in breweries, and in rooms and houses where a great many people live
huddled together in wretchedness and filth, and where the air in
consequence becomes poisoned. This gas gives out no smell, so that we
cannot know of its presence. A candle will not burn in a room which
contains much of it.--_Effects_. At first there is giddiness, and a
great wish to sleep; after a little time, or where there is much of it
present, a person feels great weight in the head, and stupid; gets by
degrees quite unable to move, and snores as if in a deep sleep. The
limbs may or may not be stiff. The heat of the body remains much the
same at first.--_Treatment_. Remove the person affected into the open
air, and, even though it is cold weather, take off his clothes. Then lay
him on his back, with his head slightly raised. Having done this, dash
vinegar-and-water over the whole of the body, and rub it hard,
especially the face and chest, with towels dipped in the same mixture.
The hands and feet also should be rubbed with a hard brush. Apply
smelling-salts to the nose, which may be tickled with a feather. Dashing
cold water down the middle of the back is of great service. If the
person can swallow, give him a little lemon-water, or vinegar-and-water
to drink. The principal means, however, to be employed in this, as, in
fact, in most cases of apparent suffocation, is what is called
_artificial breathing_. This operation should be performed by three
persons, and in the following manner:--The first person should put the
nozzle of a common pair of bellows into one of the patient's nostrils;
the second should push down, and then thrust back, that part of the
throat called "Adam's apple;" and the third should first raise and then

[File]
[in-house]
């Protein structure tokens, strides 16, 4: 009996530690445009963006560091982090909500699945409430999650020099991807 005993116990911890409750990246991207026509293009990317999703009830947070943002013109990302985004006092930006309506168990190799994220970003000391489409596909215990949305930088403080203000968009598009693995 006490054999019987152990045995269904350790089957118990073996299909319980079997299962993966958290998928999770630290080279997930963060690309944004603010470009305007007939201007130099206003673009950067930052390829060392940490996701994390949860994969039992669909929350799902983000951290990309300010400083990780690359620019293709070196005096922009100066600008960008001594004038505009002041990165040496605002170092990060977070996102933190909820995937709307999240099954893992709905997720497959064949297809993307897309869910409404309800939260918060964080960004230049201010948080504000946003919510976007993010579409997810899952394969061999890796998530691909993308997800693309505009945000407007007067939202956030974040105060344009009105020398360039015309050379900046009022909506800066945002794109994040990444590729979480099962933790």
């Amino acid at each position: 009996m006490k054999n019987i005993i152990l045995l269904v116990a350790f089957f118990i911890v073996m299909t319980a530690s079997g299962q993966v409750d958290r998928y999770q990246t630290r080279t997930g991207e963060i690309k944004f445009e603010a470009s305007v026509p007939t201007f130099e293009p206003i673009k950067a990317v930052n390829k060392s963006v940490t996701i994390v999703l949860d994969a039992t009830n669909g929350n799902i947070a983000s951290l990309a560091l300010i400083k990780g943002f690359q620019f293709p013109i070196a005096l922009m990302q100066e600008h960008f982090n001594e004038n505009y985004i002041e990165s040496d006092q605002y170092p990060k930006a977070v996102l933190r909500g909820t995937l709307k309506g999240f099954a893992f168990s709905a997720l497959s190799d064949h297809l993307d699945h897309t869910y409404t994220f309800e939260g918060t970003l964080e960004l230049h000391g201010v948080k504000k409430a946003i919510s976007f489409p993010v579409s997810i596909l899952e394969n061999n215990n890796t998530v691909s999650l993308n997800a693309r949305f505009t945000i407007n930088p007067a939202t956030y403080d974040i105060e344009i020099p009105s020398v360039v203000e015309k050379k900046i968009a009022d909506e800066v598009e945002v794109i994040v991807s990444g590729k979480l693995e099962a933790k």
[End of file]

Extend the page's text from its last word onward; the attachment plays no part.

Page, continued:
depress the chest, one hand being placed over each side of the ribs.
These three actions should be performed in the following order:--First
of all, the throat should be drawn down and thrust back; then the chest
should be raised, and the bellows gently blown into the nostril.
Directly this is done, the chest should be depressed, so as to imitate
common breathing. This process should be repeated about eighteen times a
minute. The mouth and the other nostril should be closed while the
bellows are being blown. Persevere, if necessary, with this treatment
for seven or eight hours--in fact, till absolute signs of death are
visible. Many lives are lost by giving it up too quickly. When the
patient becomes roused, he is to be put into a warm bed, and a little
brandy-and-water, or twenty drops of sal-volatile, given cautiously now
and then. This treatment is to be adopted in all cases where people are
affected from breathing bad air, smells, &c. &c.

2676. 2. _Drowning_.--This is one of the most frequent causes of death
by suffocation.--Treatment. Many methods have been adopted, and as some
of them are not only useless, but hurtful, we will mention them here,
merely in order that they may be avoided. In the first place, then,
never hang a person up by his heels, as it is an error to suppose that
water gets into the lungs. Hanging a person up by his heels would be
quite as bad as hanging him up by his neck. It is also a mistake to
suppose that rubbing the body with salt and water is of
service.--_Proper Treatment_. Directly a person has been taken out of
the water, he should be wiped dry and wrapped in blankets; but if these
cannot be obtained, the clothes of the bystanders must be used for the
purpose. His head being slightly raised, and any water, weeds, or froth
that may happen to be in his mouth, having been removed, he should be
carried as quickly as possible to the nearest house. He should now be
put into a warm bath, about as hot as the hand can pleasantly bear, and